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We live in Westchester county in NY. The home is from 1885, and I think the bathroom is from 1993-1998. I should also note that there is only a window in the bathroom and no exhaust fan.

    Bookmark   August 26, 2011 at 6:22AM
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Just checked and there is no aav that I can see. It looks like just regular fittings to the sink. It is a very basic bathroom.

    Bookmark   August 26, 2011 at 7:05AM
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Years ago I moved into a house that formerly had a family with three young boys. Basically, they pissed all over everything in the process of learning how to do it right. The structural wood in the floor all around the toilet was dry and solid but well-saturated. Whenever the humidity went up -- like even after showering -- the odor bloomed. Only solution was to replace that structural flooring material. The joists were not affected. Problem was solved.

    Bookmark   August 26, 2011 at 1:40PM
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To go along with what asolo said, I have a friend who bought a house where an elderly gentleman lived and he had a habit of peeing on walls and floors in the bathroom and bedroom, causing the same situation with odor that you are having. They ended up having to replace drywall, flooring and floor joists in the affected areas to get rid of the odor.

    Bookmark   August 26, 2011 at 4:25PM
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I'd first do exactly as I would if trying to find a pet urine issue. Get a black light from the pet store (pretty cheap) and look for the glow where urine has spattered. Try soaking those areas and the area in the vicinity of the toilet in a enzyme containing product designed for animal urine stains like Nature's Miracle. If the issue is due to overspray soaking into the floors and walls, then the only solution that may eliminate the smell is the replacement of those floors and walls. But, I'd try the enzyme cleaner first, and then maybe a coat of a oil based primer followed by a coat of paint. If the grout is affected, then actually sawing out the grout and redoing it would need to be done. With one of the new multi-tools on the market and a grout removal blade, the chore isn't as difficult as it once was. However, it's difficult enough that you might choose to replace the tile entirely rather than replace the grout.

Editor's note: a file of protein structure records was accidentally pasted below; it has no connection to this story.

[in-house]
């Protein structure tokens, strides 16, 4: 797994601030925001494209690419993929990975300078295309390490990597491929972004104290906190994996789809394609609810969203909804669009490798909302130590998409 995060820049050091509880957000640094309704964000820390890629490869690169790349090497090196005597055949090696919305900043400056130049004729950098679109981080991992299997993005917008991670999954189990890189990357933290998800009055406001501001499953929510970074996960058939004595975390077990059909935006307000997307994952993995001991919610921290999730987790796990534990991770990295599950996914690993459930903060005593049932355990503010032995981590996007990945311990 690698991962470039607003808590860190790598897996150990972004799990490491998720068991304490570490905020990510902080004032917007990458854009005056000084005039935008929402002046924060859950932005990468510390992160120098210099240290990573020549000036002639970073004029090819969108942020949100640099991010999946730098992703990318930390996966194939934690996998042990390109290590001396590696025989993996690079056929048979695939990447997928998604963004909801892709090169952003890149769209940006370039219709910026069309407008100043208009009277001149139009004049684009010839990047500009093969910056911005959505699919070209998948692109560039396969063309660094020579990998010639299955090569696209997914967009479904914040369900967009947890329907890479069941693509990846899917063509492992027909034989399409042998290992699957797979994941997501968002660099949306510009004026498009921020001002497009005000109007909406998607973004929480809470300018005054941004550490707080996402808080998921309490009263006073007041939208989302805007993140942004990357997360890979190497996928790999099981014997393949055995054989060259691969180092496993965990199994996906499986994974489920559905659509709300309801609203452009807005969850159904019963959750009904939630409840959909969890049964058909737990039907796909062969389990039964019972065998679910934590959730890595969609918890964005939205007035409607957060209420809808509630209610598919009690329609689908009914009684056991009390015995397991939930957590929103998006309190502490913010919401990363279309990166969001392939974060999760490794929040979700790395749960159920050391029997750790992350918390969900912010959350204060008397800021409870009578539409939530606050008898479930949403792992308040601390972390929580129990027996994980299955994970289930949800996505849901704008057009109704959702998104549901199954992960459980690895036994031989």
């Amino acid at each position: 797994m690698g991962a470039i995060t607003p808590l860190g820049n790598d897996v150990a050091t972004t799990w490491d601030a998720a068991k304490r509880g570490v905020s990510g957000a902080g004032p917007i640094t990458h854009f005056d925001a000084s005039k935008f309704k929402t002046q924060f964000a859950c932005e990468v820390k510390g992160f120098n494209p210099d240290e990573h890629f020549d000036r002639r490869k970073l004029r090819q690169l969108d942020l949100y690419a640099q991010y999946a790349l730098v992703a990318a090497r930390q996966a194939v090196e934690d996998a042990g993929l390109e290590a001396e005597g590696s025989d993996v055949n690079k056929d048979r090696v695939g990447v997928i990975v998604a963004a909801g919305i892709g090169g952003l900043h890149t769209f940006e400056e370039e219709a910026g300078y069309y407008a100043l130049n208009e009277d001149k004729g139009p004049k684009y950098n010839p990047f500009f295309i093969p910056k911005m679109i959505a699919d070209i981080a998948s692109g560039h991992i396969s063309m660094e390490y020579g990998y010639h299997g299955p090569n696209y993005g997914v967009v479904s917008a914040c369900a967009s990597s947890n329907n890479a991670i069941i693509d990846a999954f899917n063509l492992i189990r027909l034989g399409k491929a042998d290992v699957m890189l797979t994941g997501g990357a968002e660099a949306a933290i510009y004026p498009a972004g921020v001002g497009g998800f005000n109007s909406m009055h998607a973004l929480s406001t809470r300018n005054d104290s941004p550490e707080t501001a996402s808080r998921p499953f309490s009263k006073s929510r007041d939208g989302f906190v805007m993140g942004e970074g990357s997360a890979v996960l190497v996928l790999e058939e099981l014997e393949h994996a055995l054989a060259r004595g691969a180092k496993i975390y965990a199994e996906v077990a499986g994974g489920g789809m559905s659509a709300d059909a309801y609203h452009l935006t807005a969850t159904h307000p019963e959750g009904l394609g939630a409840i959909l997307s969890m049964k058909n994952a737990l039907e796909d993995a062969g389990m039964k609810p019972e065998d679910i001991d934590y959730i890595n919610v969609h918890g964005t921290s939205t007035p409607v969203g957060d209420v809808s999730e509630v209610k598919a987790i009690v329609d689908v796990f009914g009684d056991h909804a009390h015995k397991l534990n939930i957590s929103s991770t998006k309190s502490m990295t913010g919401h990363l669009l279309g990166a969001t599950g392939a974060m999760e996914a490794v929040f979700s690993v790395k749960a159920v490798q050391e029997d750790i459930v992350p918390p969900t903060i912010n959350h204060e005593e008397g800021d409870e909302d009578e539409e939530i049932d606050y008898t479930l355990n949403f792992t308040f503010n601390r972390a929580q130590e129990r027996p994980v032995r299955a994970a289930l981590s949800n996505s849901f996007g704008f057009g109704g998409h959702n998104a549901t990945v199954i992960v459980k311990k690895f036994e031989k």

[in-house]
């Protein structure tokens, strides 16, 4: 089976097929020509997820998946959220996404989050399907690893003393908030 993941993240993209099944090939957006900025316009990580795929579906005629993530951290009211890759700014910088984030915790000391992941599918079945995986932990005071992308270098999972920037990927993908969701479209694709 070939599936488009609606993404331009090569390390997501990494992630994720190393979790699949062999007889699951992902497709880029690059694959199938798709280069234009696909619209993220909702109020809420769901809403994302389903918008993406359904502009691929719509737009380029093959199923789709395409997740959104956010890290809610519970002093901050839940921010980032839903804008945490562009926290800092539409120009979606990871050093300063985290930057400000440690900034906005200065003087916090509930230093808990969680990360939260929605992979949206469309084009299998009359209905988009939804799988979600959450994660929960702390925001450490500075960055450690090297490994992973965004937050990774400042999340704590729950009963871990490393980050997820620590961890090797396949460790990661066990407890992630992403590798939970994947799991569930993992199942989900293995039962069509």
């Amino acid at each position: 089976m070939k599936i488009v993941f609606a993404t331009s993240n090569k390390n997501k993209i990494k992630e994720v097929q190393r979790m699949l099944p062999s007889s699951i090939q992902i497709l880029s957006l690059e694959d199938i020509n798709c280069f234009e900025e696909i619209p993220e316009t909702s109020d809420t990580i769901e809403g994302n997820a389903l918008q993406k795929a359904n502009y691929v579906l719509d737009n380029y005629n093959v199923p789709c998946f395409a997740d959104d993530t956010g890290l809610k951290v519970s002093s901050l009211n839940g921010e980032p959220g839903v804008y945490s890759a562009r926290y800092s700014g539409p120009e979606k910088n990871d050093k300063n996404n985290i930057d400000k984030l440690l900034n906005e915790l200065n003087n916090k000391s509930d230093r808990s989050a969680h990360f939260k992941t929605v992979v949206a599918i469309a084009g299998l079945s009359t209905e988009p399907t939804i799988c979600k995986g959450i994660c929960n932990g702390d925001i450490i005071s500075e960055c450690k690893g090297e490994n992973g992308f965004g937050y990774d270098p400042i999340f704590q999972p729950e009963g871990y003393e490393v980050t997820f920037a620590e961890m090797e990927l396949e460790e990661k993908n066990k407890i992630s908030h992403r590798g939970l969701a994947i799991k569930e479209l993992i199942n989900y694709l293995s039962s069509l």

Bookmark   August 26, 2011 at 6:02PM
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A client of mine had a similar mystery odor. They exhausted almost every possibility...clearing vents, replacing toilet wax ring, floor cleaning, drain cleaning, etc.

Finally we found out that it was coming from behind the tile when it got wet during a shower, both in the corner and around the trim plate. While the grout appeared intact, some water was getting behind it and activating the smell. I even covered various parts of the bathroom with plastic sheeting to help isolate the smell, sniffing underneath each after some time had passed.

Hope that helps.

    Bookmark   August 29, 2011 at 10:26PM
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There was just an article AOL posted on this issue. They claim most odors come from the toilet itself. They suggest dumping 3 cups of white vinegar into the toilet. Just passing the info on, you may as well give it a try, who knows, it might help. I wonder if you scrubbed the whole bathroom with the stuff, if that would help.

    Bookmark   September 4, 2011 at 10:14AM